The Net 2.0 (2006) / Thriller-Action
MPAA Rated: R for violence (I'd rate it PG-13)
Running Time: 86 min.
Cast: Nikki Deloach, Neil Hopkins, Demet Akbag, Sebnem Donmez, Keegan Connor Tracy, Guven Kirac
Director: Charles Winkler
Screenplay: Rob Cowan
Review published December 17, 2005
Probably near the top of the list of sequels that never needed to be made is The Net 2.0, an in-name-only sequel to 1995's very modest hit, The Net.
The premise is simple: an attractive American computer systems analyst (Deloach, An American Carol) takes a job in Istanbul, only to find that her identity has been stolen and she can't prove who she is anymore. Worse, she is being branded as a criminal, and with the police after her, she will have to find out who is doing this to her and why, before her life is ruined forever.
Mistake #1: No Sandra Bullock. The only reason most people bothered to watch the first Net film was due to Bullock's presence, coming off of two popular and appealing movies, Speed and While You Were Sleeping. This film has Nikki Deloach, coming off of the failed TV series, "North Shore", here in her first starring vehicle.
Mistake #2: The characters are different. The Net 2.0 isn't continuation, or even a spin-off, of The Net, leaving the few fans of the first film with no real identity for this second entry. Basically, the creators of this one must be assuming that people want to see more "victim of the internet" action, regardless of the characters or actors that portray them. Calling this The Net 2.0, ironically, is a form of identity theft in and of itself.
Mistake #3: No need for a another one. Hardly anyone really liked the first film, much less loved. Completist Bullock fans may not have minded picking up a copy of The Net on DVD for a bargain bin price, but practically no one else would. It only grossed $50 million when it was first released; it's not exactly a blockbuster. Making a "sequel" to it a decade later, when nearly everyone has either forgotten the first film or just don't care, defies any logic or rationale.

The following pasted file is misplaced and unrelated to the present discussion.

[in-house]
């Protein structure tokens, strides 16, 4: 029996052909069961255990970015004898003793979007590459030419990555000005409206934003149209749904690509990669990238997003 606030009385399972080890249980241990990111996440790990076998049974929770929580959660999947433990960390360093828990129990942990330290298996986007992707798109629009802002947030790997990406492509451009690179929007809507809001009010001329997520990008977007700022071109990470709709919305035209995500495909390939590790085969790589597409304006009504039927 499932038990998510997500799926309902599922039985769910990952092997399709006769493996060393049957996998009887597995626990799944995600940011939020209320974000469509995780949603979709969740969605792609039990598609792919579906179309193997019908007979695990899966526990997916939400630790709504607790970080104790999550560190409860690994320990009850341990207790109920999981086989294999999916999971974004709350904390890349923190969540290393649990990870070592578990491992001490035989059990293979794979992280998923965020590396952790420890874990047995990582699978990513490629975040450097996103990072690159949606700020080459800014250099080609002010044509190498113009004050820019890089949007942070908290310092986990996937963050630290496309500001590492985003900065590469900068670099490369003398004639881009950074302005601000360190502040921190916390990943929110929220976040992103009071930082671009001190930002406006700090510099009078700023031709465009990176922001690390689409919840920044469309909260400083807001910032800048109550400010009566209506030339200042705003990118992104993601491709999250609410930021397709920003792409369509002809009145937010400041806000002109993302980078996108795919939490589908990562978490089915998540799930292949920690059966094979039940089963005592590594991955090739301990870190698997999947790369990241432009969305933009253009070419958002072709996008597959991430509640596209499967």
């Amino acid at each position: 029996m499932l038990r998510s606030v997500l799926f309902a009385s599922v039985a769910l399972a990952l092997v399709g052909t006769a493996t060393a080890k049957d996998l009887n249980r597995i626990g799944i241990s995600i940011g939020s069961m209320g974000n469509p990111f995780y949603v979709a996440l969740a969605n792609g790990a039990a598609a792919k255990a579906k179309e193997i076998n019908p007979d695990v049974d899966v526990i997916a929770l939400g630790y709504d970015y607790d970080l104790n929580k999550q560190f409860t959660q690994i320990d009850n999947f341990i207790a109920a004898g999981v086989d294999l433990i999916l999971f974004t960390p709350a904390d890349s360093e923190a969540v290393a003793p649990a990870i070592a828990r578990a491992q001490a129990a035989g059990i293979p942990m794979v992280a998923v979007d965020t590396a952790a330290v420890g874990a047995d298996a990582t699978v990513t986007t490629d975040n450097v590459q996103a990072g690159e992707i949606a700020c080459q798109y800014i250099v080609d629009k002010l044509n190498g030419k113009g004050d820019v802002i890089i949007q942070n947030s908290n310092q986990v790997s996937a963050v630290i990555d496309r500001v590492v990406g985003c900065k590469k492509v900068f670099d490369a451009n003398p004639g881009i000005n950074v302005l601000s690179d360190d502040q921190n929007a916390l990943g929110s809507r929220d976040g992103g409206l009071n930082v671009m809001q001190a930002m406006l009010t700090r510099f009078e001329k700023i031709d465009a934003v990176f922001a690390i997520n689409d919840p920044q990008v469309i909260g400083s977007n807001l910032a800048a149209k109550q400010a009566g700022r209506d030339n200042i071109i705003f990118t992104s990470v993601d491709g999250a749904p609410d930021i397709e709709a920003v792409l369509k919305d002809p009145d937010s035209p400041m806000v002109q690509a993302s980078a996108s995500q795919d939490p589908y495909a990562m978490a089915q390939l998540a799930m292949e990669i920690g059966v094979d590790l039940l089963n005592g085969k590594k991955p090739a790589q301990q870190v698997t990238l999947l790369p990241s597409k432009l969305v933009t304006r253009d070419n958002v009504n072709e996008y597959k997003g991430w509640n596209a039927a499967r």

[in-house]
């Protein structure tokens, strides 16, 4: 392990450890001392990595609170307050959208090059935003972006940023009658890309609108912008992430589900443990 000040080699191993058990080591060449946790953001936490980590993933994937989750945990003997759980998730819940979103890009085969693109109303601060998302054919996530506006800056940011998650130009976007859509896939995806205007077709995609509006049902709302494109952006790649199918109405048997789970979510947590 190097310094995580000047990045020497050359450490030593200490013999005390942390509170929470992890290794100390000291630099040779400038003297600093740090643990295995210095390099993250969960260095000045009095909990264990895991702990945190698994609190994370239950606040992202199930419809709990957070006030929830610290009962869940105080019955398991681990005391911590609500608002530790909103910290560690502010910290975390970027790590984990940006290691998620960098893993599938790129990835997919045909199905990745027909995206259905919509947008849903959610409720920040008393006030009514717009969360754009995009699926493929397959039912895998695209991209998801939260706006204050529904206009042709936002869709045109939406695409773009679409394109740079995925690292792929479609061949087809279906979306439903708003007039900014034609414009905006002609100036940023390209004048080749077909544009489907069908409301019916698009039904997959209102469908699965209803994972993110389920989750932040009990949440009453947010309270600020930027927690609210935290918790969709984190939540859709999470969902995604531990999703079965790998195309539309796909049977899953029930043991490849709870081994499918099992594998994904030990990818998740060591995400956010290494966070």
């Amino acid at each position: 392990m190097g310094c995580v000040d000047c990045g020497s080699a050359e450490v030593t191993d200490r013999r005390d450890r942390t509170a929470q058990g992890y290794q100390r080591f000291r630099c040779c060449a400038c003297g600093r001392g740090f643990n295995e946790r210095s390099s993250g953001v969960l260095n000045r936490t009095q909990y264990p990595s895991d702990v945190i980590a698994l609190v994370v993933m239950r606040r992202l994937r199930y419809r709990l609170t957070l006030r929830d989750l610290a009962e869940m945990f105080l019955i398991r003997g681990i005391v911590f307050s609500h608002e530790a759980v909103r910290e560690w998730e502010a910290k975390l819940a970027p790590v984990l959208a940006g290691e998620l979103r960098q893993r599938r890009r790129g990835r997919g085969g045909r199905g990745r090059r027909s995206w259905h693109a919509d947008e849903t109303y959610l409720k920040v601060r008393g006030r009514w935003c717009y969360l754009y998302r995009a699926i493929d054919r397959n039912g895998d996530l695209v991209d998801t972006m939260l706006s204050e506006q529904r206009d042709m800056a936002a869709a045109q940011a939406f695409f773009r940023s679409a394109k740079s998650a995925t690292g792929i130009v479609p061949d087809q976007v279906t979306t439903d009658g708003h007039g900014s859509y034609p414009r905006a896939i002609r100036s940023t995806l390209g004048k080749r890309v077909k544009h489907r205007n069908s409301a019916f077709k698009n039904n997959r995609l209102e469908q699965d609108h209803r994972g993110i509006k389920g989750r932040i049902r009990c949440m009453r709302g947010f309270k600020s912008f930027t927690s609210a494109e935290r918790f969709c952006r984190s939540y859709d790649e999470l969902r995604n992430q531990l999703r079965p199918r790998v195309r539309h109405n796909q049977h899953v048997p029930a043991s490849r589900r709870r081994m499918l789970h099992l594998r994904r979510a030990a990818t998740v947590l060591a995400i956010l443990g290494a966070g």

Mistake #4: Shooting this movie to digital. Granted, shooting to film probably wasn't affordable for the producers of this rather low budget thriller, but the one thing that could have made this bad movie tolerable would be for some nice cinematography in and around Turkey. There are some aerial shots and scenes inside some exotic locales, but they end up looking murky and ill-defined thanks to the limitations of the equipment this film was shot on. That the director decides to try to increase dramatic tension through gimmicks like constant freeze frames only makes this less attractive.
Mistake #5: Making this nothing less than a regurgitation of a retread of a Hitchcock staple. The first Net was already a blatant imitation of standard Hitchcock fare, but this one is an imitation of The Net, which makes it unoriginal a couple times over. There are consequently no real surprises, making this a very boring movie very quickly. Despite being under 90 minutes in duration, you'll feel every single tick of the clock as it slowly crawls by.
If you read this and still plan on seeing it, at least make it a drinking game and take a drink for every time the main character's name is mentioned, Hope Cassidy. You'll be comatose before a half hour passes, if you don't fall asleep from the monotony first.
With the only correlation between The Net and The Net 2.0 coming from some similar subject matter, as well as the fact that the director of this one (Charles Winkler) is the son of the director of the first one (Irwin Winkler), while the writer (Rob Cowan) produced the first film, there is absolutely no reason anyone to watch this cheapie substandard thriller, even if you liked the first film. They already followed the first film with a TV series no one cared about, I think it's time the creative minds at Sony just let it go. Dull, forgettable, and a waste of time, The Net 2.0 is about as slow and frustrating as surfing the net with a 14.4k modem.
©2005 Vince Leo